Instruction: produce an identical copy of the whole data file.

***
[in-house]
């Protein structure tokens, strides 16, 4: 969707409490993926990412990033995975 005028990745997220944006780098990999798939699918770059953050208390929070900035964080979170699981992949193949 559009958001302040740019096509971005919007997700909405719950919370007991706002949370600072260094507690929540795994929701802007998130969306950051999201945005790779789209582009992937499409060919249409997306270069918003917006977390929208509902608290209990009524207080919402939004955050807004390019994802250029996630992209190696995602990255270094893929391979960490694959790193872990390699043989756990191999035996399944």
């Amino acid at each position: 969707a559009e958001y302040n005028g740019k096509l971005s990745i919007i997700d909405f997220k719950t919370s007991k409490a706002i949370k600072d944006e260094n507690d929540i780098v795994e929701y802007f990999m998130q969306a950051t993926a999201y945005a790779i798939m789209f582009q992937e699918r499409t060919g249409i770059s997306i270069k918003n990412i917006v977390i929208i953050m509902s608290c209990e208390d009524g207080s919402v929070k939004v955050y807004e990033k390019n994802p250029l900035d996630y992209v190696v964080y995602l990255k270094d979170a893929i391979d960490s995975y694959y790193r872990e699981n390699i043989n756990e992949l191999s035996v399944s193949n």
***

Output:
[in-house]
């Protein structure tokens, strides 16, 4: 969707409490993926990412990033995975 005028990745997220944006780098990999798939699918770059953050208390929070900035964080979170699981992949193949 559009958001302040740019096509971005919007997700909405719950919370007991706002949370600072260094507690929540795994929701802007998130969306950051999201945005790779789209582009992937499409060919249409997306270069918003917006977390929208509902608290209990009524207080919402939004955050807004390019994802250029996630992209190696995602990255270094893929391979960490694959790193872990390699043989756990191999035996399944």
């Amino acid at each position: 969707a559009e958001y302040n005028g740019k096509l971005s990745i919007i997700d909405f997220k719950t919370s007991k409490a706002i949370k600072d944006e260094n507690d929540i780098v795994e929701y802007f990999m998130q969306a950051t993926a999201y945005a790779i798939m789209f582009q992937e699918r499409t060919g249409i770059s997306i270069k918003n990412i917006v977390i929208i953050m509902s608290c209990e208390d009524g207080s919402v929070k939004v955050y807004e990033k390019n994802p250029l900035d996630y992209v190696v964080y995602l990255k270094d979170a893929i391979d960490s995975y694959y790193r872990e699981n390699i043989n756990e992949l191999s035996v399944s193949n």